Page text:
Thursday, December 29, 2011
Meanwhile we’d really like to have a short winter cruise to Market Harborough, but because of the Foxton restrictions, we can’t get there. Very frustrating.
Yesterday we strolled into Reading along the Thames and down the Kennet. Water levels there seem fine and there’s a good current on the Kennet. As we reached the junction a narrowboat came rocketing out at a rate of knots. So maybe rivers are the answer next year. Should have bought a Gold Licence. If the Northampton flight has any water, we ought to be able to get to the Nene and then the middle levels and the Ouse down to Bedford. Do the middle levels suffer from drought? Hmm I think they might.
Plan C: Maybe we should fit some wheels on Herbie.
Thursday, December 22, 2011
I didn’t drown taking this photograph on Tuesday, but I should have done. In normal times the water would have been over my head at the point where I am standing.
It’s Startops reservoir at Marsworth. The water ought to reach at least to the foot of the steps.
Every day on the Beeb for months it seems, we watch a band of rain sweeping in from the south west and every time it seems to fizzle out just as it reaches the midlands, leaving the east and south dry as a bone. I got a letter from an old friend who lives in West Wales and they have had quite a wet year. Quite a few people I have told about the water shortage seem surprised. Well, here’s the evidence.When the new Canals and Rivers Trust takes over in April it looks like they are going to run smack into an emergency on day one. Off hand I can’t think of much they can do about it. Come on Rainman, now’s the time to earn your credentials. Get out there and walk up and down the canal a bit.
P.S. True story: I once met a genuine hillbilly from the Appalachian mountains. He told me they got their water pumped up from a deep well, sealed with a concrete cap. “A bit of a problem when we gets a power cut” he told me. When I asked him how they coped he said “Well we just has to drink whiskey”.
Tuesday, December 20, 2011
Don’t panic. I know what it’s like buying presents for loved ones. They’ve already got a nose hair trimmer and a battery operated golf ball washer and now you’ve run out of ideas. Well, I’ve seen the perfect boater’s present at a branch of Clas Ohlson. (stores in a dozen large towns and cities).
It’s what he/she has always longed for. A wireless meat thermometer. Here’s a link if you don’t believe me. I can’t think of how I’ve managed without one all these years. You put your joint in the oven and stick the sensor in it, then you get back to the tiller with the receiver and you know when your roast is ready without the need to go below. A snip at £19.99.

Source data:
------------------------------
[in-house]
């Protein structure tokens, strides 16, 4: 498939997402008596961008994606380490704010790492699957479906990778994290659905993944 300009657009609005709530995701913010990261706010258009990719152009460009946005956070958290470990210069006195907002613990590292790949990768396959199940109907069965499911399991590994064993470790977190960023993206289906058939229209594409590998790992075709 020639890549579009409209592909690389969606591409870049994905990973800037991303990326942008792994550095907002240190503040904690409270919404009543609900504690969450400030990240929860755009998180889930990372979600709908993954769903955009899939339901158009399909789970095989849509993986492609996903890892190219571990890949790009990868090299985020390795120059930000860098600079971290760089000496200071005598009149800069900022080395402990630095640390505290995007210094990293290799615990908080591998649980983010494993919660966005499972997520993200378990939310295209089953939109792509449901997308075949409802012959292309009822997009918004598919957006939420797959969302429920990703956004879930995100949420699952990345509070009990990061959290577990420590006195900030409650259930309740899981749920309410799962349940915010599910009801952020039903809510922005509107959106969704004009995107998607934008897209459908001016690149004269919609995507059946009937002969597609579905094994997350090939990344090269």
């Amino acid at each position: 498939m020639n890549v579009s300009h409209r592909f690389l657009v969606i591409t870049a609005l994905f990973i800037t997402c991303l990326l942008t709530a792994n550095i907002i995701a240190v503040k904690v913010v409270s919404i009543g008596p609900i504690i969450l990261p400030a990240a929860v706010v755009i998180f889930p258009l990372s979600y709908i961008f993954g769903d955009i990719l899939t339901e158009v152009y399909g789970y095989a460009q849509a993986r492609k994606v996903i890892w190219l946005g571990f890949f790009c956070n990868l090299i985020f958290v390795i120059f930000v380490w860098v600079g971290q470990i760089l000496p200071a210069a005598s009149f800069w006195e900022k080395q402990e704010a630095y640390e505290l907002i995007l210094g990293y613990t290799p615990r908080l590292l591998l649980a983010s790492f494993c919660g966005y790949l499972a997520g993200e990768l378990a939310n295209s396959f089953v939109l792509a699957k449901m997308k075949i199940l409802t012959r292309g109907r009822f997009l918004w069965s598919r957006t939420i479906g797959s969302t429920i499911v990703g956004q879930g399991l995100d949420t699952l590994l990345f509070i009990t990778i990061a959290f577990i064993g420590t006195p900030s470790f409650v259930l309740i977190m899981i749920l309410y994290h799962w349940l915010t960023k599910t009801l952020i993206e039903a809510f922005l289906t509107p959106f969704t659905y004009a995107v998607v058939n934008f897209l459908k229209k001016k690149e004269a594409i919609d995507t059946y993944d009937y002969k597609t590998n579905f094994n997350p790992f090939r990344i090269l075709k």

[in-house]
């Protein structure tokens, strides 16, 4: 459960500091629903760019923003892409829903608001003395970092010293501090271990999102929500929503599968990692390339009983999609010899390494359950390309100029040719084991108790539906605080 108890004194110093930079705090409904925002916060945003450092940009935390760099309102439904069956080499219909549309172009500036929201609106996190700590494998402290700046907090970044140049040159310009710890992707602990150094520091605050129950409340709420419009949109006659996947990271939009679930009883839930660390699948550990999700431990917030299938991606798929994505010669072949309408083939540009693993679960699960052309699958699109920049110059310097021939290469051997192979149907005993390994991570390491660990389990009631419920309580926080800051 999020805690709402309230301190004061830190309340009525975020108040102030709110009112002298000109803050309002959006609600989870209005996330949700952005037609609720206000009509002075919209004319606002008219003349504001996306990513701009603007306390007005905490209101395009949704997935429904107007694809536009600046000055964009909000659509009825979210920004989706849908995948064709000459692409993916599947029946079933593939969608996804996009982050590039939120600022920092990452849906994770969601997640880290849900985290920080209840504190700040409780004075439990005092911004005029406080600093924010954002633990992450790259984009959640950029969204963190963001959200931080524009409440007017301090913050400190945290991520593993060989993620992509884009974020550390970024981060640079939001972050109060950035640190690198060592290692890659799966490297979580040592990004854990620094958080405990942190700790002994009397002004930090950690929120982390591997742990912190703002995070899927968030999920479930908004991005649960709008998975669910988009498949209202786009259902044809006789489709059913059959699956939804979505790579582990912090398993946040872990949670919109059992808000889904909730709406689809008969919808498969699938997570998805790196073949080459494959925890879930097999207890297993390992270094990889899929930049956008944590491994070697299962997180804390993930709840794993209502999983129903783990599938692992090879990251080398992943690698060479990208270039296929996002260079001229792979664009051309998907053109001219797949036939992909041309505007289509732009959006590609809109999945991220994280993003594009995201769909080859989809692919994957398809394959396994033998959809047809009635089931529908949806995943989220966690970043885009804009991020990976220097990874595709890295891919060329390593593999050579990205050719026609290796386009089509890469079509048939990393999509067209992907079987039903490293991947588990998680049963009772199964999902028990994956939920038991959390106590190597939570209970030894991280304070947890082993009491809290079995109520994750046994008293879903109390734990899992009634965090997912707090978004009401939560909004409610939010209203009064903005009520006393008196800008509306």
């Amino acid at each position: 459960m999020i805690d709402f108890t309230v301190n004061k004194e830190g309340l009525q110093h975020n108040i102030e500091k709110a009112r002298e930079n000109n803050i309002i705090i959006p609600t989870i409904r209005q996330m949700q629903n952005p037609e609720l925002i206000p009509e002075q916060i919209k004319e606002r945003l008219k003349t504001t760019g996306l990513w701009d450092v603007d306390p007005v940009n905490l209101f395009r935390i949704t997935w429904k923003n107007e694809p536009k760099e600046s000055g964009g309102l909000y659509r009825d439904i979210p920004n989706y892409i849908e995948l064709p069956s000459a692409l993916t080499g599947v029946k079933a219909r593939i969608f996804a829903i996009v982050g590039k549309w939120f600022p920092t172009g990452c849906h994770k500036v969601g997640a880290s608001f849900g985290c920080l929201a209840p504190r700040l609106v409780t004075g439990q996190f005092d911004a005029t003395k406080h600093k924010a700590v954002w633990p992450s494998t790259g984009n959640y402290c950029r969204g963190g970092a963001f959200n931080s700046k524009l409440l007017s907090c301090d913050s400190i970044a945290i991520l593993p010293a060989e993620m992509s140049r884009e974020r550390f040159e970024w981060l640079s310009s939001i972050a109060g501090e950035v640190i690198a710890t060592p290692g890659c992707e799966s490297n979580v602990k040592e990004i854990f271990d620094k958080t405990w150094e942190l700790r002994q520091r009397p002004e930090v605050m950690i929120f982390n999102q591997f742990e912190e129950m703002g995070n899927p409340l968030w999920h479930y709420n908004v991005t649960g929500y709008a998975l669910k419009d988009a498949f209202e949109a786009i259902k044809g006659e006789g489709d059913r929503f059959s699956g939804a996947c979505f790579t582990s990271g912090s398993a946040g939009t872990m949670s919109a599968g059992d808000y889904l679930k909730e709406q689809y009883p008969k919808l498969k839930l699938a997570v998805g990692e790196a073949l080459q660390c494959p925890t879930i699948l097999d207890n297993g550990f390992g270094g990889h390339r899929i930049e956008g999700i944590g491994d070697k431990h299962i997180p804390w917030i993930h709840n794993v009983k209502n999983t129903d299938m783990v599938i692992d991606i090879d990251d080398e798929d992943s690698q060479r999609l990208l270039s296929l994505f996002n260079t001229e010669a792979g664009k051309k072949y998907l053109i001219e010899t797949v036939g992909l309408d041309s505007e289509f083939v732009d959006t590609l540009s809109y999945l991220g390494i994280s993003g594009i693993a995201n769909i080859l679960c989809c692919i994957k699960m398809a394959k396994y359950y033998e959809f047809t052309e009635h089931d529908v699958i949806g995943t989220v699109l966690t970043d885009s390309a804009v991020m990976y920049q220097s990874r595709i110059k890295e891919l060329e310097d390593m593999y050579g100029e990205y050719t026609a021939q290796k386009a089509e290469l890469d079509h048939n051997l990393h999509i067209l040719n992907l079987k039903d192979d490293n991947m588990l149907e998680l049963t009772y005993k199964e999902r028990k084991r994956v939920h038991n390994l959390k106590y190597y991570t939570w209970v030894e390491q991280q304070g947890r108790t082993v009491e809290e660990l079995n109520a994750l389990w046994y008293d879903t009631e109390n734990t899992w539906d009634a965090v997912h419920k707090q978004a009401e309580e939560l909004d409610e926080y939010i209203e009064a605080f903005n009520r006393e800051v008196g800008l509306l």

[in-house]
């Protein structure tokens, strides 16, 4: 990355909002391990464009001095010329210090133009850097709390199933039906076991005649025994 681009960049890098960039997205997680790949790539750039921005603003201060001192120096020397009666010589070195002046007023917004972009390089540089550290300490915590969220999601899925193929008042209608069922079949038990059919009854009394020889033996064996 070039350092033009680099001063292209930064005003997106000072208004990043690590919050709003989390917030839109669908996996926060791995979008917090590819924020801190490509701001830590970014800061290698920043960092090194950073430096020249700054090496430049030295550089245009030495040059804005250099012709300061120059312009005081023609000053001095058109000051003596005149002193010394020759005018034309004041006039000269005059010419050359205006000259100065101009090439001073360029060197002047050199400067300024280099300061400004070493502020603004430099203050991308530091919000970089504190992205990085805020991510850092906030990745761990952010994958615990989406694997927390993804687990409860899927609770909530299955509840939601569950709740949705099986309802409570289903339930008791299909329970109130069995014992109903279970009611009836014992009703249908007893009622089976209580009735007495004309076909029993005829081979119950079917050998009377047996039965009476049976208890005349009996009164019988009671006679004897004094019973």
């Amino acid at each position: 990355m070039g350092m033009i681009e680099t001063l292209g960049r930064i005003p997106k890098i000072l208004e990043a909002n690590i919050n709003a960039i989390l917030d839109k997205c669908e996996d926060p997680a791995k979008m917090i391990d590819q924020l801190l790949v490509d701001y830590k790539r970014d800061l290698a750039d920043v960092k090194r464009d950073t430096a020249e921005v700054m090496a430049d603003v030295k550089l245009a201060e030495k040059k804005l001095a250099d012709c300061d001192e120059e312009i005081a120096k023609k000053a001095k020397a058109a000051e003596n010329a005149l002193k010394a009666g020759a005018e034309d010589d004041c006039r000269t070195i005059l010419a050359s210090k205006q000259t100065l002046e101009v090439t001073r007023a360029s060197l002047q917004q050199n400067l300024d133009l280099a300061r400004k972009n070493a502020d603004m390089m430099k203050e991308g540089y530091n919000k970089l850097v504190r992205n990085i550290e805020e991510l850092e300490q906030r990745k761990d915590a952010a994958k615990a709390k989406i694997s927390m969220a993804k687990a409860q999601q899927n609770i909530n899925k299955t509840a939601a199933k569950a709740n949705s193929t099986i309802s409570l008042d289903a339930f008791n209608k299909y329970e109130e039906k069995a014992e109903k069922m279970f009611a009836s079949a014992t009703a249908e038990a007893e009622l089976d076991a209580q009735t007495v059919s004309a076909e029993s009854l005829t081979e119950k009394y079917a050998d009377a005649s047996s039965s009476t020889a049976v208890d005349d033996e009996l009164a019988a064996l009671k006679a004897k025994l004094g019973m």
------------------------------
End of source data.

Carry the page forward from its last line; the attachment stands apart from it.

Go on, you know you need one.
Monday, December 19, 2011
And so ends the Herbie Awards for 2011. You can call a cab and take off your tuxedos and ball gowns now. Hope you enjoyed it.
As well as all the Christmas cards arriving each day now, I got a surprise letter with some good news.
In my youth I worked for an engineering company who after I left got amalgamated and taken over etc. Eventually they became part of Rolls Royce. All these years later it seems they have not forgotten me and they wrote to tell me they owe me a pension when I turn 65 next month. How they got my address I can’t tell. Anyway it seems that my money worries are over because they owe me (after tax) £3.68 a month for the rest of my life. I can now spend Christmas thinking about what to do with all the money. I don’t think I’ll get a bigger boat. Any suggestions?
Be warned – begging letters will go straight in the bin.
Friday, December 16, 2011
Who has done something special this year and deserves an award? Something that other people can admire and be grateful for. Not just me or Kath but for other lucky boaters. Well, one couple this year (and other years too) have shown extraordinary generosity in treating other people to special boat trips. Not only do the lucky passengers get special trips, but they also get fed and watered into the bargain. So the Award this year is for Hospitality.
These are not just any old boat trips, but exciting ones, the BCN Challenge, the SPCC Tideway Cruise, and the Queens Jubilee Flotilla rehearsal to name but three.
Well, it’s easy to guess it now, so without further ado, the Herbie 2011 Special Award goes to . . . . (loud fanfair)
Sue and Richard on Nb Indigo Dream
I’m sure you’ll all agree, a well deserved and popular win. Tumultuous applause.
Note to Sue and Richard – this award, I am sad to say carries nothing but Kudos and the grateful thanks of me, Kath, and the many other lucky people you have entertained so generously this year.
Thursday, December 15, 2011
Last year I posted a slide show of snow scenes with a short carol played by Kath and me. No snow this year (yet), so I thought it might be nice to give you a short winter warmer show of pictures taken on summer evenings by the water.
Kath is too busy designing and making some Proper Christmas Cards this year to join me in the music so you'll have to put up with me playing a tune I wrote, called Even in the Darkest Night. I have absolutely no idea why I call it that, the tune just somehow told me to. If it had any words, that would be the first line. Anyway, the title seemed appropriate for the time of year. Call it a carol if it helps:-). Click the play button and away we go.
Disclaimer: As a result of compressing the file down to upload it, the picture quality leaves much to be desired, as does the sound recording. Any faults in the actual music and its performance are entirely due to my own incompetence.
Tuesday, December 13, 2011